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Published: 2024-02-19 Updated: 2024-02-21, 08:03

Discovery about bacterial cell walls can lead to new antibiotics

NEWS Researchers at Umeå University in Sweden, led by Professor Felipe Cava, have identified a new family of enzymes that creates a unique type of cross-linking between the building blocks of bacterial cell walls. This discovery could help develop new antibiotics against infectious diseases.

Bacterial cell walls form mesh-like structures, shielding cells from rupturing under high internal pressure and safeguarding against external threats. The cell wall is comprised of sugar and amino acid molecules interconnected by various types of cross-links. These cross-links play a crucial role in providing strength and stability to the cell wall, while also enabling bacteria to adapt to diverse environments and stressors.

In a groundbreaking study recently published in the esteemed journal Nature Communications, researchers from Umeå University and international institutions have unveiled a novel family of enzymes responsible for generating a unique cross-linkage between L-alanine and meso-diaminopimelic acid. These amino acids are integral components of the peptide chains constituting the cell wall of numerous bacterial species. Termed LD1,3-transpeptidase, this enzyme has been identified across various groups of alpha and beta proteobacteria, including opportunistic pathogens such as Burkholderia and Achromobacter.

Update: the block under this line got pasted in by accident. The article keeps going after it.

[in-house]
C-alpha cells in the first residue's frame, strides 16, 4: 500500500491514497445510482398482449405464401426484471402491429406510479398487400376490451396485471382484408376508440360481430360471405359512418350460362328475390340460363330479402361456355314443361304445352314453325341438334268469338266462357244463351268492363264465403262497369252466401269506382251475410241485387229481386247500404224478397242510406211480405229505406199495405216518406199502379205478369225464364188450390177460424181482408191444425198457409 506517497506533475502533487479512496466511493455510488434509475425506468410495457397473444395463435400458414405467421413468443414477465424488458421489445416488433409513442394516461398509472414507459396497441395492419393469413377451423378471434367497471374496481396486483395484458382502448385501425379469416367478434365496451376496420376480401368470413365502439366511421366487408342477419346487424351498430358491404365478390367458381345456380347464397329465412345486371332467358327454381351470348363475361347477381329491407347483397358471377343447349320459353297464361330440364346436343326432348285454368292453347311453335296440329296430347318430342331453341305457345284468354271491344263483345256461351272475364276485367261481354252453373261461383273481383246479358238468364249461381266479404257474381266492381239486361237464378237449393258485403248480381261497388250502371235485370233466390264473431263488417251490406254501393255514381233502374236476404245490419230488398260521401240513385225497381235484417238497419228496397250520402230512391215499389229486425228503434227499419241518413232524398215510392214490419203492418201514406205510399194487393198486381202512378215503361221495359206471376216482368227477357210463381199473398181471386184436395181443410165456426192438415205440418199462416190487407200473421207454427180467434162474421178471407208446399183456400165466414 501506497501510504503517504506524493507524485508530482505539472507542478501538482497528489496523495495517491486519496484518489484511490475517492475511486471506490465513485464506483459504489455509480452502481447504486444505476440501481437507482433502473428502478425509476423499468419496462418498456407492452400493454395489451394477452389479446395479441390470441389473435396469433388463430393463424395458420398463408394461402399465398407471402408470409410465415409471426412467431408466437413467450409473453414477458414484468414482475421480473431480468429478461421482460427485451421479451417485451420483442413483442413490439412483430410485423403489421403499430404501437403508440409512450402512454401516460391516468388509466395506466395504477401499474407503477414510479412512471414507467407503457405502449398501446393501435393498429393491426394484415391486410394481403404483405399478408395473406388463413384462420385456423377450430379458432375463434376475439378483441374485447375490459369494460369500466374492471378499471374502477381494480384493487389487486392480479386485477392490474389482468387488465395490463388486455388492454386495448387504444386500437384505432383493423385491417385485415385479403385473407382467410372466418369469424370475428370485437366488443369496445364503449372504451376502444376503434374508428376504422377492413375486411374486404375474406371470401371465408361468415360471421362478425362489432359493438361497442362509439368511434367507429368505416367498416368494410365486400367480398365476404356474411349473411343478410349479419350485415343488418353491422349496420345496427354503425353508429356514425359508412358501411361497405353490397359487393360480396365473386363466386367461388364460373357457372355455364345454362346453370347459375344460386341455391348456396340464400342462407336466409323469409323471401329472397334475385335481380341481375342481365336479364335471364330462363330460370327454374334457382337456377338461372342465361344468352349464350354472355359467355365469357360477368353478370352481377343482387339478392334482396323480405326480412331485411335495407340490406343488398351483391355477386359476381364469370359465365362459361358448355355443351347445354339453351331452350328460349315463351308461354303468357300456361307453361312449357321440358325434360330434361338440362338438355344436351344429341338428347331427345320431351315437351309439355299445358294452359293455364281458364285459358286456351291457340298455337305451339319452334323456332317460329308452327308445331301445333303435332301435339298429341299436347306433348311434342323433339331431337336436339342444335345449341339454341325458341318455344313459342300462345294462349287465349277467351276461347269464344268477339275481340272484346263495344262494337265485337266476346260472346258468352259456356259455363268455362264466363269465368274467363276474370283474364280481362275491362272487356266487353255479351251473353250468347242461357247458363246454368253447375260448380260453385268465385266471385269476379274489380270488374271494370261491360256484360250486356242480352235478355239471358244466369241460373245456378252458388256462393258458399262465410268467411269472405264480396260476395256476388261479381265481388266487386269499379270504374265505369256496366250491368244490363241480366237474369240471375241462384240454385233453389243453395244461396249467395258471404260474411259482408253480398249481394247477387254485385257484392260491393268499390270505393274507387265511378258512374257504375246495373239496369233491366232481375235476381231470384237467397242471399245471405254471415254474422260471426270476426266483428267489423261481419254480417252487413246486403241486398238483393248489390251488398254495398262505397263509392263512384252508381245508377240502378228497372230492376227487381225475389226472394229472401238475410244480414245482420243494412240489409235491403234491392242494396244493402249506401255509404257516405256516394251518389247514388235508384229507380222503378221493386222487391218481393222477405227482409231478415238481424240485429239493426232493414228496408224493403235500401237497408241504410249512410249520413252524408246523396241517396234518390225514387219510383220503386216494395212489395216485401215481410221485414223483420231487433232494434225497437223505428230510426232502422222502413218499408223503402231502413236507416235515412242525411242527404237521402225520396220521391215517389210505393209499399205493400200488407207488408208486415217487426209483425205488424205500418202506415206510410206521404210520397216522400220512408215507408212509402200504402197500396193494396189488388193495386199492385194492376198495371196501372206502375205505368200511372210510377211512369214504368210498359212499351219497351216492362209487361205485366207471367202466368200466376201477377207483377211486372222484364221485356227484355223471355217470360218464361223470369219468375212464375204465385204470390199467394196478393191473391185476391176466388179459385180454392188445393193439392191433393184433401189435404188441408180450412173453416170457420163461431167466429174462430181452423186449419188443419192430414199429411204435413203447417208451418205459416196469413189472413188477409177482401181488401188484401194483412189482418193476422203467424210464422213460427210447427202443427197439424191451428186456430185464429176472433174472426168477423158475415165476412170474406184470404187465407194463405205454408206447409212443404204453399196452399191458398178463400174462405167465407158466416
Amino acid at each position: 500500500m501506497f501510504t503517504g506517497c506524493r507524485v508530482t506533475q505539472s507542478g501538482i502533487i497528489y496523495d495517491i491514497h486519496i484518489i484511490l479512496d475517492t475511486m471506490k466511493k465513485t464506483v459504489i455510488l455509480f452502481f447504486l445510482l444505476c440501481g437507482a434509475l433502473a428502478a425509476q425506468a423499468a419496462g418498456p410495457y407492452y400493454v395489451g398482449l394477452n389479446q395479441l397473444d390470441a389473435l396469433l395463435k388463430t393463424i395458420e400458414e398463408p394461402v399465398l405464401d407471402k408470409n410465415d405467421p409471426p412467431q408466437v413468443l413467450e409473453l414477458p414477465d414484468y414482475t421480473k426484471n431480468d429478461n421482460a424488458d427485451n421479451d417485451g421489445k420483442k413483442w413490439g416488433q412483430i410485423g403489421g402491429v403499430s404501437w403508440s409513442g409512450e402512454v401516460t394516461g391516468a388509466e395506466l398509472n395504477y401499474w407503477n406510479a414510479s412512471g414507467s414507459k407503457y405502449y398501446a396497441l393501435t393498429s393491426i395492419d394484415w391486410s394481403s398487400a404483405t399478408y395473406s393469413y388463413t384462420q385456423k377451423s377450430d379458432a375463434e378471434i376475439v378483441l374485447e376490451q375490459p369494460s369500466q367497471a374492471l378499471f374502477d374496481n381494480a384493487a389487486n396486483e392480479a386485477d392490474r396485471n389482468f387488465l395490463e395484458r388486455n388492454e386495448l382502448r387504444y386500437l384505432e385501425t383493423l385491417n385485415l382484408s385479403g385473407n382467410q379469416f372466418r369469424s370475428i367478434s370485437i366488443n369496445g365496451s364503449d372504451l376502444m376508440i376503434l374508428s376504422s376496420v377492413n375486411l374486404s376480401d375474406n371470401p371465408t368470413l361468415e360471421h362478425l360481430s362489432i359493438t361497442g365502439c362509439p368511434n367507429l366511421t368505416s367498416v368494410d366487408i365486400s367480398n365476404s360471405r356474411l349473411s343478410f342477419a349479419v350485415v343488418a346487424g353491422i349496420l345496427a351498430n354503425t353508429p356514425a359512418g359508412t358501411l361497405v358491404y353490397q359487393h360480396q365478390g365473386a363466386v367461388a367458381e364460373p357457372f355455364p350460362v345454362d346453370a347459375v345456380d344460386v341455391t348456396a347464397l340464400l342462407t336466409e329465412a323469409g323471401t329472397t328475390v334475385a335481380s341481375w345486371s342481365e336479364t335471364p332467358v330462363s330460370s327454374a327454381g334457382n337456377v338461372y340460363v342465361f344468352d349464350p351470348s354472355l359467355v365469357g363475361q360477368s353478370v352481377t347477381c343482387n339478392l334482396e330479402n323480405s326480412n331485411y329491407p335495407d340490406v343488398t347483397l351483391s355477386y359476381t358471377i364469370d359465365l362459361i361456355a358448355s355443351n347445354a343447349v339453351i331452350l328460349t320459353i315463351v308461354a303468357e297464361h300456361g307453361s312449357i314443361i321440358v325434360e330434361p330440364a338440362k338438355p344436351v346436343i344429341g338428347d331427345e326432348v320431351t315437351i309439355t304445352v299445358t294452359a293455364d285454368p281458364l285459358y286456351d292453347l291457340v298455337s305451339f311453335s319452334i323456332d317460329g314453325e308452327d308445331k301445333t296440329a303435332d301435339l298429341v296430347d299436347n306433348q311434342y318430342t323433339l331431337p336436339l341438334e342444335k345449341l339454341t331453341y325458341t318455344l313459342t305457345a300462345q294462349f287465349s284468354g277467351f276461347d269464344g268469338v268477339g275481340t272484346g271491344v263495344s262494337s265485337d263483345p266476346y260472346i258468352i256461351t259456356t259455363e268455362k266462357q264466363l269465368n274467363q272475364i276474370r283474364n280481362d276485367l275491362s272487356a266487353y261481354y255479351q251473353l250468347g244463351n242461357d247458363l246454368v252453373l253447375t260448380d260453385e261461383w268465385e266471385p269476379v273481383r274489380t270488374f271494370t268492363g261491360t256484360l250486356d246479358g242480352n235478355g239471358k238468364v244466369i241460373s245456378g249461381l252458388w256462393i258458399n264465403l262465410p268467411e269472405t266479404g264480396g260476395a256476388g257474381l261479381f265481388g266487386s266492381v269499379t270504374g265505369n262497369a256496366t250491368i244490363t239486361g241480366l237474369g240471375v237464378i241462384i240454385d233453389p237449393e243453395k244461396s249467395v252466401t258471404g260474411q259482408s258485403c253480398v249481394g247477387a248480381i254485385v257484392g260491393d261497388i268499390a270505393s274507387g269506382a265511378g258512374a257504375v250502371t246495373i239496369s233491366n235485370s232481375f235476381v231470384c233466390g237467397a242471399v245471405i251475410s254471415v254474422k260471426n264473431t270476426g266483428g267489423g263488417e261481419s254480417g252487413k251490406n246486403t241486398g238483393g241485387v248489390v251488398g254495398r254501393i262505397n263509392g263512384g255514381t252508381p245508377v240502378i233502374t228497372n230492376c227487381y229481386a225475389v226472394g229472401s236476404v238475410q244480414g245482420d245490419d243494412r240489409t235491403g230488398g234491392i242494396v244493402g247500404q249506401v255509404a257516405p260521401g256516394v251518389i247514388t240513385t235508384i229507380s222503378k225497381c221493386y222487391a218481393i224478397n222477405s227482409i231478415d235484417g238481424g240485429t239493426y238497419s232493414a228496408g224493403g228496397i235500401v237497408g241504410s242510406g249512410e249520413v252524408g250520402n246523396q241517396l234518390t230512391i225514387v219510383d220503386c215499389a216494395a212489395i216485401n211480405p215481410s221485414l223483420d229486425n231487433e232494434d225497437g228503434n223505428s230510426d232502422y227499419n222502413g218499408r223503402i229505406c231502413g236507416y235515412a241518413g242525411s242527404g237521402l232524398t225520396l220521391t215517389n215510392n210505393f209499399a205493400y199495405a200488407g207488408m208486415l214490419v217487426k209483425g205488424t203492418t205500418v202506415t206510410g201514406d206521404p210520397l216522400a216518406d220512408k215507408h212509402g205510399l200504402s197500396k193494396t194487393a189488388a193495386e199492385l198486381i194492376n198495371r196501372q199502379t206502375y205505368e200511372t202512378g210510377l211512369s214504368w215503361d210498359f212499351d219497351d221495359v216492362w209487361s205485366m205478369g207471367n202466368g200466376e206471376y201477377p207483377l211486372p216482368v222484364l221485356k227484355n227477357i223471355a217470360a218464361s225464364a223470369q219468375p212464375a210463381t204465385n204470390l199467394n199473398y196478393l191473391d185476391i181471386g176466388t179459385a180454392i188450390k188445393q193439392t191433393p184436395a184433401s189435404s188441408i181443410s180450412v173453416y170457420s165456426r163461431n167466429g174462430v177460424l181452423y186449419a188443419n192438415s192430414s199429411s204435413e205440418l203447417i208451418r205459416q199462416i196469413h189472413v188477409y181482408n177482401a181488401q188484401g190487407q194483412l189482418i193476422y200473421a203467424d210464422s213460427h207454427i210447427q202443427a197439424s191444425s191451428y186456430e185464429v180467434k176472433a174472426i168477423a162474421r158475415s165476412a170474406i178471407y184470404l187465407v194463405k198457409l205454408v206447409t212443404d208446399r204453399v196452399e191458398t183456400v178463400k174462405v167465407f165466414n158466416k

The researchers utilized Gluconobacter oxydans, a model organism employed in vinegar production, to identify the novel LD1,3-transpeptidase enzyme and elucidate its three-dimensional structure. They have demonstrated that this enzyme possesses unique characteristics distinguishing it from other known enzymes involved in cell wall cross-linkage. These distinctive properties enable the enzyme to utilize various substrates and execute diverse reactions, critical for maintaining the cell wall's integrity. Specifically, their findings indicate that cells lacking these cross-links exhibit heightened sensitivity to β-lactam antibiotics, underscoring the potential of LD1,3-transpeptidases as promising targets for therapeutic interventions, particularly those aimed at enhancing antibiotic effectiveness.

The principal investigator of the study is Felipe Cava, Professor of Infection Biology at Umeå University and Director of the Umeå Hypoxic Research Facility. With extensive expertise in bacterial cell wall research and its implications in bacterial survival and disease progression, Professor Cava has spearheaded investigations into this field for a significant duration.

"The bacterial cell wall stands as one of the most remarkable structures, yet much remains to be uncovered about its diversity and dynamics. Through the identification and characterization of novel enzyme families like LD1,3-transpeptidase, we not only expand our understanding of bacterial biology but also discover fresh targets for developing antibiotics to combat infectious diseases" says Felipe Cava.

Link to the article

The study was funded by, among others, the Swedish Research Council, the Knut and Alice Wallenberg Foundation, the Kempe Foundations.

Felipe Cava is Professor of Infection Biology, Department of Molecular Biology, Umeå University and affiliated group leader with the Laboratory for Molecular Infection Medicine Sweden (MIMS), Umeå Centre for Microbial Research (UCMR) and the Integrated Science Lab (Icelab) and SciLifeLab.